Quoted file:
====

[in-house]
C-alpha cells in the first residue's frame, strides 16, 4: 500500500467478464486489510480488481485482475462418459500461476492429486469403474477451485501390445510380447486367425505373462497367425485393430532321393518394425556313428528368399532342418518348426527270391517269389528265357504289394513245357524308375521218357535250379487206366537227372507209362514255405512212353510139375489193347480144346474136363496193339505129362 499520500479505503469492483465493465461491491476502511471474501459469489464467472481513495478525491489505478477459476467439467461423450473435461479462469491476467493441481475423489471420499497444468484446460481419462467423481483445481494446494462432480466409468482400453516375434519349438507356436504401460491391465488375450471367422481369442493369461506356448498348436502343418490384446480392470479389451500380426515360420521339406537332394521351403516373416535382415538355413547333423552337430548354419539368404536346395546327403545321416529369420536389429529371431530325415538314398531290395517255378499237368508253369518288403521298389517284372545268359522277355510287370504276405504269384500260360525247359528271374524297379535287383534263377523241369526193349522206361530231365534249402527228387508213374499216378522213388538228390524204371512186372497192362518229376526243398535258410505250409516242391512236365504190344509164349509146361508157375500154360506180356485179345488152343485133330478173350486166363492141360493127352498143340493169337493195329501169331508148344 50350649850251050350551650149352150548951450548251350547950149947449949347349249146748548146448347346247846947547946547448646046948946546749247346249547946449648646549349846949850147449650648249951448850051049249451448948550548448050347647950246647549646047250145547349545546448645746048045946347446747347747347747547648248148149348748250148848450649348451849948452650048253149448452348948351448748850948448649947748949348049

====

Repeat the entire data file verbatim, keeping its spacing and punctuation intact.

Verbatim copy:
[in-house]
C-alpha cells in the first residue's frame, strides 16, 4: 500500500467478464486489510480488481485482475462418459500461476492429486469403474477451485501390445510380447486367425505373462497367425485393430532321393518394425556313428528368399532342418518348426527270391517269389528265357504289394513245357524308375521218357535250379487206366537227372507209362514255405512212353510139375489193347480144346474136363496193339505129362 499520500479505503469492483465493465461491491476502511471474501459469489464467472481513495478525491489505478477459476467439467461423450473435461479462469491476467493441481475423489471420499497444468484446460481419462467423481483445481494446494462432480466409468482400453516375434519349438507356436504401460491391465488375450471367422481369442493369461506356448498348436502343418490384446480392470479389451500380426515360420521339406537332394521351403516373416535382415538355413547333423552337430548354419539368404536346395546327403545321416529369420536389429529371431530325415538314398531290395517255378499237368508253369518288403521298389517284372545268359522277355510287370504276405504269384500260360525247359528271374524297379535287383534263377523241369526193349522206361530231365534249402527228387508213374499216378522213388538228390524204371512186372497192362518229376526243398535258410505250409516242391512236365504190344509164349509146361508157375500154360506180356485179345488152343485133330478173350486166363492141360493127352498143340493169337493195329501169331508148344 50350649850251050350551650149352150548951450548251350547950149947449949347349249146748548146448347346247846947547946547448646046948946546749247346249547946449648646549349846949850147449650648249951448850051049249451448948550548448050347647950246647549646047250145547349545546448645746048045946347446747347747347747547648248148149348748250148848450649348451849948452650048253149448452348948351448748850948448649947748949348049